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PFR (Pray For Rain)
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PFR (Pray For Rain) Lyrics

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PFR (Pray For Rain)
Genre: Pop/Rock

PFR (Pray For Rain) Bibliography: (click on each album cover to view tracks and PFR (Pray For Rain) lyrics)

Pray for Rain (1992)

Goldie's Last Day (1993)

Great Lengths (1994)

Them (1996)

Late Great PFR (1997)

Disappear (2001)

The Bookhouse Recordings (2004)

The Very Best Of (2006)

PFR (Pray For Rain) Biography

Retro and progressive. Serious-yet slightly mischievous.

That's PFR, then as a distinguished pop-rock band of the '90s, and that's PFR now, as they return for their first studio album in three years. The Bookhouse Recordings finds PFR creating new interpretations of their most popular hits while adding three original songs to a renowned catalog. It's a trophy heralding PFR as one of Christian music's most enduring bands.

The Bookhouse Recordings

A self-produced project, The Bookhouse Recordings emerges as a unique creative opportunity for members Patrick Andrew (bass), Joel Hanson (guitar) and Mark Nash (drums). After 2001's studio reunion for Disappear, the band never completely went their separate ways. Each member enjoys a thriving music career, yet the trio still performs together four or five times a year, including AtlantaFest 2004 and a recent date with Jars of Clay.

"We all love making music together," Joel says. "We're all very different people, and I think that's what makes the cool symmetry between us, whether it's in the studio or playing live."

For the new album, the band re-imagined seven of its classic radio hits and most popular songs, gems like "Wonder Why," "That Kind of Love," "Great Lengths" and of course, "Pray For Rain."

"This was mostly about stripping everything away to its most raw form and putting a different light on the song or presenting it from a different angle," Patrick explains. "The point was to concentrate on the songs themselves, updating them and giving them new life."

"Working with these songs again was like a flashlight you pull out 10 years later and the light still turns on," Joel says. "You're almost surprised there's still juice in those batteries. The old songs still had that energy to them. 'Re-juicing' them gave us the opportunity to continue to create honest music."

Three new songs blend faithfully with the "re-juiced" PFR standards. Each honors that signature PFR sound-crisp, Brit-pop melodies and one-of-a-kind harmonies. Immediately, the songs feel broken in, like a favorite leather baseball glove, but are fresh and relevant to today's music scene. "In the Middle" is a vulnerable song about self-discovery. The intimate "Home" pays homage to family. The last song recorded, "Prayer For Beslan," is a raw reaction to the tragic September school siege in Beslan, Russia. The tragedy claimed 344 victims, many of them children.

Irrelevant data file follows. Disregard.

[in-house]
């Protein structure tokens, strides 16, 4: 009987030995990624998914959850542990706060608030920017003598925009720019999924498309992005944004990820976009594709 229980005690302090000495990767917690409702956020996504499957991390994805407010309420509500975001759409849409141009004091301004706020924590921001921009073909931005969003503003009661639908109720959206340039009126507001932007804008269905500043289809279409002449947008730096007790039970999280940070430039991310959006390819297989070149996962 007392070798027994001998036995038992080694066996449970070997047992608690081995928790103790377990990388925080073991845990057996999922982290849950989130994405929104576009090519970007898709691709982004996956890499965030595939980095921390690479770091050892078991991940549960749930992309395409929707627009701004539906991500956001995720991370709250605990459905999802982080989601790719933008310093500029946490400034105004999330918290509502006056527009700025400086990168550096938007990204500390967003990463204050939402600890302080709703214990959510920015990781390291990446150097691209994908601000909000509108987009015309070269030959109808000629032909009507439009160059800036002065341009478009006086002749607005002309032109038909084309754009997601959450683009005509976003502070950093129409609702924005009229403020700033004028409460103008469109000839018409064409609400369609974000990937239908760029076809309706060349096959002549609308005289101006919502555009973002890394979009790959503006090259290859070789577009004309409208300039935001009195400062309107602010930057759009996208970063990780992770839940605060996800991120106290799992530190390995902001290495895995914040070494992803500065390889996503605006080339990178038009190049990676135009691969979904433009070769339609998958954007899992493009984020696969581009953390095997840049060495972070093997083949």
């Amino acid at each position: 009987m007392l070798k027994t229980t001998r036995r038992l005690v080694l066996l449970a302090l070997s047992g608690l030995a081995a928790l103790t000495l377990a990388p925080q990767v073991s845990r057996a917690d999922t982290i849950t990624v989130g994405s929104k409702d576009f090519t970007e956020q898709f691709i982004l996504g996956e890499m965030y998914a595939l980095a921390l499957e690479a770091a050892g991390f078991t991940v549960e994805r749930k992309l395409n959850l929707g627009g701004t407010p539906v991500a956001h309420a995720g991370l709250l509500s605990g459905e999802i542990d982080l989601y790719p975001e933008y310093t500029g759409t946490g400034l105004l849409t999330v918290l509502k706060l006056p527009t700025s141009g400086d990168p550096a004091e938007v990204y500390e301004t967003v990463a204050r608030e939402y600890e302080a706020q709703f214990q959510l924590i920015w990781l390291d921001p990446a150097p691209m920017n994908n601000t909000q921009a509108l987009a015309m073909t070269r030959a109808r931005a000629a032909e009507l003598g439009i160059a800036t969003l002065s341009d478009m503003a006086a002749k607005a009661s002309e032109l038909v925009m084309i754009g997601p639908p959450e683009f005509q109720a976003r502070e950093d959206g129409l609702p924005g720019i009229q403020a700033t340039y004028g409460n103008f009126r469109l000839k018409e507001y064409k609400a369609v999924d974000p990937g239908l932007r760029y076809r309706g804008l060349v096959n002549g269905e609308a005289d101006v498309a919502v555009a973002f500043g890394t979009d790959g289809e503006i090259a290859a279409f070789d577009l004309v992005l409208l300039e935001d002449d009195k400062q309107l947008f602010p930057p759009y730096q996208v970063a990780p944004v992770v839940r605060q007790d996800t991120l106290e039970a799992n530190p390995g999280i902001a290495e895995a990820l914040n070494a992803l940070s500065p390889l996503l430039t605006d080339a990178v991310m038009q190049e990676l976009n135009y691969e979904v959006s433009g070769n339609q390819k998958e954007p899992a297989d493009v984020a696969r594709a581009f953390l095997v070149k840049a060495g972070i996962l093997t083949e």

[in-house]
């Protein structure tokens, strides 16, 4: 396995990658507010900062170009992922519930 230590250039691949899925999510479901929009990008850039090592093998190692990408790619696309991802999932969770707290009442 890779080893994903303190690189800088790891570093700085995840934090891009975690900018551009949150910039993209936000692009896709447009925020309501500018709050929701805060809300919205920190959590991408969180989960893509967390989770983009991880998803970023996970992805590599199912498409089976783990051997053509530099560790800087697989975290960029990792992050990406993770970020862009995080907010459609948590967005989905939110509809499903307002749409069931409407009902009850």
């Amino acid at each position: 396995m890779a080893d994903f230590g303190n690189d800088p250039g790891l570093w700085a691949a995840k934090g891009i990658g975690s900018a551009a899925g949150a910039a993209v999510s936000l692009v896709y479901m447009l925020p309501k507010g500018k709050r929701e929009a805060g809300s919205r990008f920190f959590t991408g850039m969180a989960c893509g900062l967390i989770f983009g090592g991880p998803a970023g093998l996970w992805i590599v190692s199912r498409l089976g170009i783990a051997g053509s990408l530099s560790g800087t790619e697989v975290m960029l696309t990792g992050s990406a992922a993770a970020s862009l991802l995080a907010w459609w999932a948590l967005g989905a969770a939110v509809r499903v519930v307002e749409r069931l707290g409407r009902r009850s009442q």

"Listening to these three new songs is like getting a glimpse of our three individual personalities," Mark says. "All three of us are fathers now. Patrick brought 'Home,' and it's very much him. Joel brought 'In the Middle,' considering some things he's been thinking about, and I brought the music for 'Prayer For Beslan,' which is different for us. We'd never written a song based on a current event. Coming together as a band to finish the tracks creatively unified them for us."

Looking Back ...

A unified PFR will thrill the hearts of fans and will no doubt earn the trio new enthusiasts, too. The band's surprising departure from recording in 1997 felt like the end of an unfinished symphony. Having arrived on the national scene in 1992, this critically acclaimed Minneapolis-based trio accumulated six #1 hits (including "That Kind of Love," "Great Lengths" and "Forever"), a Dove Award for Rock Album of the Year (Pray For Rain) and a Grammy Award nomination during its run.

But after touring virtually non-stop for five years, the band called it quits, and each member forged new opportunities. They remained friends, though, and the space enabled them to retool for the 2000 single,"Kingdom Come," a contribution to the Roaring Lambs compilation, a project honoring the late author Bob Briner and his influential book of the same title. The moment also inspired the band's 2001 reunion project, Disappear.